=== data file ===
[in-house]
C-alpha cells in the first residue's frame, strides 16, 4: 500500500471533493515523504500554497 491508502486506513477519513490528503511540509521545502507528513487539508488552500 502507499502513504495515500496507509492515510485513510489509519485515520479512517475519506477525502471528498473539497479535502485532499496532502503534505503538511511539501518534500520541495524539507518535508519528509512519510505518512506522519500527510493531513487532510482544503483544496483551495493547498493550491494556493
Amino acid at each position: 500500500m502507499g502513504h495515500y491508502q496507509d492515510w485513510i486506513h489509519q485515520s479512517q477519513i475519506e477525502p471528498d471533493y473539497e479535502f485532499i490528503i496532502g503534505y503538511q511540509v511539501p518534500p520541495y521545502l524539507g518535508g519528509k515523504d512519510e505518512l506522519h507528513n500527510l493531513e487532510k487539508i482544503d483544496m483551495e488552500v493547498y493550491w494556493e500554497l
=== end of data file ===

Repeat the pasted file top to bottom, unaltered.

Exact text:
[in-house]
C-alpha cells in the first residue's frame, strides 16, 4: 500500500471533493515523504500554497 491508502486506513477519513490528503511540509521545502507528513487539508488552500 502507499502513504495515500496507509492515510485513510489509519485515520479512517475519506477525502471528498473539497479535502485532499496532502503534505503538511511539501518534500520541495524539507518535508519528509512519510505518512506522519500527510493531513487532510482544503483544496483551495493547498493550491494556493
Amino acid at each position: 500500500m502507499g502513504h495515500y491508502q496507509d492515510w485513510i486506513h489509519q485515520s479512517q477519513i475519506e477525502p471528498d471533493y473539497e479535502f485532499i490528503i496532502g503534505y503538511q511540509v511539501p518534500p520541495y521545502l524539507g518535508g519528509k515523504d512519510e505518512l506522519h507528513n500527510l493531513e487532510k487539508i482544503d483544496m483551495e488552500v493547498y493550491w494556493e500554497l